If you’ve been on the internet at all in the last few years, you’ve definitely heard about goal setting. And with good reason! Goal setting is a powerful tool.
Think of it this way. If you wanted to do the classic Route 66 road trip, you wouldn’t set out without a plan, right? You’d decide on rest stops. Must-see tourist attractions.
It’s the same in business (and the rest of life.) When you set a goal, you give yourself a roadmap. Goal setting:
- Boosts motivation
- Brings clarity
- Improves decision making
Why setting customer service goals is important
Setting customer service goals makes it easier for your team to achieve results for your business.
When everyone has a common goal, they can align their actions to meet that goal. Customer service goals help you measure your team’s results. You know the goal, so you know if your team reached it. And if not, you can analyze why, and course-correct.
Don’t stop at team goals though. Individual goals are a vital part of the process. Reaching personal goals gives agents a sense of satisfaction, which motivates them for their next step. And as agents achieve their goals, they grow their skills. That means continuous improvements in customer experience, and the ability to meet growing customer expectations.
How to set effective customer service goals
Not all goals are created equal. If you tell your team “we need to improve customer service”, that could mean anything. Shorter wait times? A better knowledge base? Sending each customer a hand baked muffin?
To be effective a goal needs to be achievable. If a goal is unattainable or far fetched, your team is going to feel like they failed before they even start. For example, don’t set a goal of “achieve 100% customer happiness.” No company can do that.
So how do you set specific, achievable goals? It’s easy when you remember to keep them SMART:
- Specific. Improve customer satisfaction is not specific. Increase CSAT scores is.
- Measurable: Increasing CSAT scores is a specific goal, that’s a great start. Specifying that you want to increase CSAT scores by 3% makes it measurable.
- Achievable. Set your team up for success by choosing goals that they can achieve with their current resources and skills.
- Relevant. Effective goals need a clearly defined benefit. Why do we want to increase CSAT scores? Because we want to increase customer happiness, to help us reduce customer churn.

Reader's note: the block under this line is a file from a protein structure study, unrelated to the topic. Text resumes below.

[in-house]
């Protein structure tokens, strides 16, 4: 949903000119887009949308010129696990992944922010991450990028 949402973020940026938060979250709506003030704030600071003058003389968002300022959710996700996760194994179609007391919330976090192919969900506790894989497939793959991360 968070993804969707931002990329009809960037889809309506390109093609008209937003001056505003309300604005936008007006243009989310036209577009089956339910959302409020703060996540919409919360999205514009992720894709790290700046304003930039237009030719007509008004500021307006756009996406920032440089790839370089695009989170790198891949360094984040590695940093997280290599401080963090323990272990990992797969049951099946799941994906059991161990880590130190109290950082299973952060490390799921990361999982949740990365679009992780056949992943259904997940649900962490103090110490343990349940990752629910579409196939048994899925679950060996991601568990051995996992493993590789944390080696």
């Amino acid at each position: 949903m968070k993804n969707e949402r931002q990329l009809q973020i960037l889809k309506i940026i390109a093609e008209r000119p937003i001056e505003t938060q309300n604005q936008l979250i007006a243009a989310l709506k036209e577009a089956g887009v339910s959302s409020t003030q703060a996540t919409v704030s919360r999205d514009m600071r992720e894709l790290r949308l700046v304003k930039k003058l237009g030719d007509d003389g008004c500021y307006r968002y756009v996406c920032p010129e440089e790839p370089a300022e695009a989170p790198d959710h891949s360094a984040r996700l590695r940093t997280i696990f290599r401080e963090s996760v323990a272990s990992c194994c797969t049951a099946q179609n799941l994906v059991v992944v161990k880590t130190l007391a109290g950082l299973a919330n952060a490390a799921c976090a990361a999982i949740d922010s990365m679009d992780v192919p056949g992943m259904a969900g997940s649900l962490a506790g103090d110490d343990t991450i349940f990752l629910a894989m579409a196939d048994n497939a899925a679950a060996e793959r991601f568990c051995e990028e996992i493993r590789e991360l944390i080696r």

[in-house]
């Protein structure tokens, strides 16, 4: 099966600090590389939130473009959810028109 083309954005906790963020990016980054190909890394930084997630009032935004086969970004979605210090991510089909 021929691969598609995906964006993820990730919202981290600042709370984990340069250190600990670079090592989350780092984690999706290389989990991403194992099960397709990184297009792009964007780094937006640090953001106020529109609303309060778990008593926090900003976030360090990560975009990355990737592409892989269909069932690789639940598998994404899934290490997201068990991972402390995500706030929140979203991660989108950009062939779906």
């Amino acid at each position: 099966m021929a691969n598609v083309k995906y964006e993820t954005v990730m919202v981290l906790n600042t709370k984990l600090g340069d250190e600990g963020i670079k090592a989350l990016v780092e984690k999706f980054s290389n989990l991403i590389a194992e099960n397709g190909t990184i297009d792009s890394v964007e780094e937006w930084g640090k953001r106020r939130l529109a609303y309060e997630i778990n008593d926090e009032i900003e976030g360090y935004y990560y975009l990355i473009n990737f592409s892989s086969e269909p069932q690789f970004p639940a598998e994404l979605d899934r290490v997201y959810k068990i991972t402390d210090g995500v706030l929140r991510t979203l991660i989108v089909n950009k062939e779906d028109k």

- Time bound. A good goal needs to be time bound. A time limit acts like a finish line, letting agents know how long they have to plan and meet their aims. A time limit also gives some extra motivation and a healthy sense of meeting a challenge. When do you want to achieve this goal? This month? This quarter? This year?
Knowing your why is important. According to Chris Goossens, SVP of Customer Experience at FedEx Europe, great customer service starts with understanding your purpose. Understanding the positive impacts your team can make with their actions can inspire them to take pride in their work. It makes them more likely to put forth their best efforts and find fulfillment from their jobs.
Happy employees are more likely to provide high-quality customer service, leading to satisfied customers who are more likely to return and recommend the company to others. This can create a positive cycle where happy employees and satisfied customers both contribute to the success and profitability of the company.
Being customer centric isn’t just believing that delivering great service leads to profitability but to really understand the true purpose of your company and feel passionate about the role it plays in the real world.
Once you’ve set goals, don’t just release your team into the wild to achieve them. Arrange regular meetings to discuss progress. Studies show that writing goals down helps you reach them and so does sharing them with others. Have your team write their goals and share them with each other.